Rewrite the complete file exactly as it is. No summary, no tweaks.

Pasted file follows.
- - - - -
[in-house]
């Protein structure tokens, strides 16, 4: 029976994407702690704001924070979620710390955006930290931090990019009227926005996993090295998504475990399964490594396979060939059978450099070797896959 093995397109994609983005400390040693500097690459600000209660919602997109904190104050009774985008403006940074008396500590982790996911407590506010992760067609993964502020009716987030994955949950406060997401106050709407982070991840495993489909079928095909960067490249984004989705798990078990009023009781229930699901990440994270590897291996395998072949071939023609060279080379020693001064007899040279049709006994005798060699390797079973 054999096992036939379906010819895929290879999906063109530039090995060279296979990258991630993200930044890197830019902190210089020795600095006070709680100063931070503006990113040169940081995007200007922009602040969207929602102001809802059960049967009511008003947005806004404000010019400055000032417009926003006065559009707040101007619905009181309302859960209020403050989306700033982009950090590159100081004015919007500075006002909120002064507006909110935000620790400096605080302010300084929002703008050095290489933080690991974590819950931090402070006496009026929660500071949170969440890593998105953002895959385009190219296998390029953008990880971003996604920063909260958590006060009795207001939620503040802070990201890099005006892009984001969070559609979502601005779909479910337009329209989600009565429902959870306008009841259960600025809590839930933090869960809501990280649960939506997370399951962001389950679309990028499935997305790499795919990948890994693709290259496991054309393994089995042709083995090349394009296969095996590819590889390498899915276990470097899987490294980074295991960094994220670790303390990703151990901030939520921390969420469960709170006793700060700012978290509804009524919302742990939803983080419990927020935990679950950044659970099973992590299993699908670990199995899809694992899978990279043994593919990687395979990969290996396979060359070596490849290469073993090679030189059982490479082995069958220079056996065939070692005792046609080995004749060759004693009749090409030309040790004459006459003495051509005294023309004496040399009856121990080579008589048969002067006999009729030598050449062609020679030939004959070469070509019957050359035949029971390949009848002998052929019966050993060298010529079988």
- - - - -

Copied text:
[in-house]
């Protein structure tokens, strides 16, 4: 029976994407702690704001924070979620710390955006930290931090990019009227926005996993090295998504475990399964490594396979060939059978450099070797896959 093995397109994609983005400390040693500097690459600000209660919602997109904190104050009774985008403006940074008396500590982790996911407590506010992760067609993964502020009716987030994955949950406060997401106050709407982070991840495993489909079928095909960067490249984004989705798990078990009023009781229930699901990440994270590897291996395998072949071939023609060279080379020693001064007899040279049709006994005798060699390797079973 054999096992036939379906010819895929290879999906063109530039090995060279296979990258991630993200930044890197830019902190210089020795600095006070709680100063931070503006990113040169940081995007200007922009602040969207929602102001809802059960049967009511008003947005806004404000010019400055000032417009926003006065559009707040101007619905009181309302859960209020403050989306700033982009950090590159100081004015919007500075006002909120002064507006909110935000620790400096605080302010300084929002703008050095290489933080690991974590819950931090402070006496009026929660500071949170969440890593998105953002895959385009190219296998390029953008990880971003996604920063909260958590006060009795207001939620503040802070990201890099005006892009984001969070559609979502601005779909479910337009329209989600009565429902959870306008009841259960600025809590839930933090869960809501990280649960939506997370399951962001389950679309990028499935997305790499795919990948890994693709290259496991054309393994089995042709083995090349394009296969095996590819590889390498899915276990470097899987490294980074295991960094994220670790303390990703151990901030939520921390969420469960709170006793700060700012978290509804009524919302742990939803983080419990927020935990679950950044659970099973992590299993699908670990199995899809694992899978990279043994593919990687395979990969290996396979060359070596490849290469073993090679030189059982490479082995069958220079056996065939070692005792046609080995004749060759004693009749090409030309040790004459006459003495051509005294023309004496040399009856121990080579008589048969002067006999009729030598050449062609020679030939004959070469070509019957050359035949029971390949009848002998052929019966050993060298010529079988």